Saturday, September 29, 2012

9 comments What Do These Rule Changes Suggested by Chuck Klosterman Mean When Compared to How We Feel about Sports and How Does That Reflect on Our Existence?

Chuck Klosterman has some rule changes for the NFL he admits are terrible. I like how he is writing an article suggesting NFL rule changes and then admits what he is writing is complete shit. As if admitting what he is writing is terrible can be a ready-made excuse for a low quality column. It doesn't work that way in my world. Chuck has made some rule changes he is super-serious about or he is kidding about. Not that it matters really. The fact I don't like these rule changes in the NFL, what does that say about me as a sports fan and how much navel-gazing is too much navel-gazing and is it possible to overuse italics to show emphasis?

Here's something I hate about myself:

Here's something I hate about myself. I spend my time reading articles I don't like and telling everyone why I don't like them. Enough with the therapy, get to the ideas.

Whenever the NFL introduces a new rule, I'm automatically against it. My natural reaction to any change in the rule book is to assume it's wrong.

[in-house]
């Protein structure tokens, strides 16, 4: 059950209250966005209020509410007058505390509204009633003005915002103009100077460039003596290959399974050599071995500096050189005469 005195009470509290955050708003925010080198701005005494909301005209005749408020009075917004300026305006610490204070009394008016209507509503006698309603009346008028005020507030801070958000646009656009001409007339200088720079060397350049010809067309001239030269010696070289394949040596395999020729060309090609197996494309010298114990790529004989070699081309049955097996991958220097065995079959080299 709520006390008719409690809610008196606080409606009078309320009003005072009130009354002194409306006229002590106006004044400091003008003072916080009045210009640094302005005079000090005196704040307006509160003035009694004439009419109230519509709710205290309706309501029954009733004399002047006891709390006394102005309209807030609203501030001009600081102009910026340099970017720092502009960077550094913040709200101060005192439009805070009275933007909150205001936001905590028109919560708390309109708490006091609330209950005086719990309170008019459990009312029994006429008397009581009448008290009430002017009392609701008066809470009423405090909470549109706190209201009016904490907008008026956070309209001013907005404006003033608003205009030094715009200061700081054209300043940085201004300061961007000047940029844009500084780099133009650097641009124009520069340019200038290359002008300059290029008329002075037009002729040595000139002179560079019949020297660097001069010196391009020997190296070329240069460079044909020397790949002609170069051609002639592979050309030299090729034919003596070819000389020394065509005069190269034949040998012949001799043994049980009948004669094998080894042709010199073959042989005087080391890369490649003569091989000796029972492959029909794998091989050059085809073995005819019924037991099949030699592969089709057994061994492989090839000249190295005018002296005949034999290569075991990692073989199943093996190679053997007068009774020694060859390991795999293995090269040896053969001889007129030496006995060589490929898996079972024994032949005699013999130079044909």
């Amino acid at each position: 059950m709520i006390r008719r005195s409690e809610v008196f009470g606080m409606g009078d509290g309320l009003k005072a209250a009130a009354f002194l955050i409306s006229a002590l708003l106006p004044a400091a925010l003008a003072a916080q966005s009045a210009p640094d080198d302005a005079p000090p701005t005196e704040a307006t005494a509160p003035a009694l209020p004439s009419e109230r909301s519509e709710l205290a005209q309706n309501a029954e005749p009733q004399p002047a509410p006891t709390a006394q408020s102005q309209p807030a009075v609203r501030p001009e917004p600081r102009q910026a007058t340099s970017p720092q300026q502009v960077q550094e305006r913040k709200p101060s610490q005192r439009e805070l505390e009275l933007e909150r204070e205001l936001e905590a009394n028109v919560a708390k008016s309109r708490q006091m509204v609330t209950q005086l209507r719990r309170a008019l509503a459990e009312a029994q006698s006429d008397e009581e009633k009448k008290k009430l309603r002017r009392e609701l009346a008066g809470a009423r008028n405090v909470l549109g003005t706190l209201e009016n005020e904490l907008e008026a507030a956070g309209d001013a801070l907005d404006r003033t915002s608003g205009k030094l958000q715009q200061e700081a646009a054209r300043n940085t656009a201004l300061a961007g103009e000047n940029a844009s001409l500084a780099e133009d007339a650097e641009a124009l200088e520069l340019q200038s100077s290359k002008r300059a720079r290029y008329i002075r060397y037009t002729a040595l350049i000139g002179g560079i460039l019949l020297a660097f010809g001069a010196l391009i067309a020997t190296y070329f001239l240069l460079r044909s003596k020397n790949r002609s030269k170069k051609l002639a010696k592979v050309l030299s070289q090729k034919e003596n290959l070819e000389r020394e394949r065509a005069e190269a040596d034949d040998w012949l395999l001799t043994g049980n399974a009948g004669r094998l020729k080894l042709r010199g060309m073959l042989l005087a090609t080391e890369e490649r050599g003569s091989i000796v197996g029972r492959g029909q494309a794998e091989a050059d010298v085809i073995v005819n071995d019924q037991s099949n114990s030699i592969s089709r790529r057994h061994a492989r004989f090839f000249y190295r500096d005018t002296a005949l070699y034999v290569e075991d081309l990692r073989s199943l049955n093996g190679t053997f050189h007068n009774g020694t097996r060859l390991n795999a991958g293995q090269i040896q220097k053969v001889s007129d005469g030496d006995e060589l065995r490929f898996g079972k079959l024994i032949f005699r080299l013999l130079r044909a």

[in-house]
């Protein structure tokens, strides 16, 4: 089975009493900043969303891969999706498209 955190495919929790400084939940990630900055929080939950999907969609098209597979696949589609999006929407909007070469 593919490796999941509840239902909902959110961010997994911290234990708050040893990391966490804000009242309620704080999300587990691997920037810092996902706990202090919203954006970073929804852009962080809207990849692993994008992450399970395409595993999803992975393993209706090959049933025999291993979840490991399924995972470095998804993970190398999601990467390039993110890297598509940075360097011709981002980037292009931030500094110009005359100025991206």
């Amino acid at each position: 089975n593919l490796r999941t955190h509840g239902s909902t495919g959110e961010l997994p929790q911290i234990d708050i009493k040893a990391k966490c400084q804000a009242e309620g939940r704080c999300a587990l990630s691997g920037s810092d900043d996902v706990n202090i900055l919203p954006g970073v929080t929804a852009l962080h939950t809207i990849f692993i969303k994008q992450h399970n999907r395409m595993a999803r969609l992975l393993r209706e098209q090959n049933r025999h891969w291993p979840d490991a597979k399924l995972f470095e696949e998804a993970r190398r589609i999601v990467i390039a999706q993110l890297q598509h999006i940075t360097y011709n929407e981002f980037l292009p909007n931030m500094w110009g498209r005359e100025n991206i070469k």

Well, great. We get along then because my natural reaction is to assume the rule changes Chuck suggests are wrong.

And yet — despite this reflexive disagreement with every change made by other people — I annually find myself inventing potential rule changes that I'd undoubtedly be against if they were proposed by anyone who wasn't me.

But what does this say about Chuck? Let's spend 30 minutes focused completely on Chuck Klosterman and why he would react this way to rule changes not proposed by him. Or does the fact I am focusing 30 minutes on how Chuck reacts say more about me as a blogger? Or does the fact I just called myself a blogger admit a natural inferiority complex when it comes to "real" writers and that's why I am criticizing Chuck? Or am I criticizing Chuck because the way he writes sometimes makes me want to stab myself in the eye with a pair of sharp scissors? Or do I want to stab myself in the eye with a pair of scissors because my natural inferiority complex causes me to hate myself, as well as those sportswriters I consider better than me?

Two things I notice in the first paragraph as a person who rarely reads anything Klosterman writes:

1. He and Bill Simmons love using italics in their writing. It is by far their favorite way to show emphasis.

2. I can see why Chuck and Bill get along. Both seem fairly self-centered and very focused on their own reaction to an event/person/place/thing and what this means in terms of the event/person/place/thing as a whole. It's all very self-centric.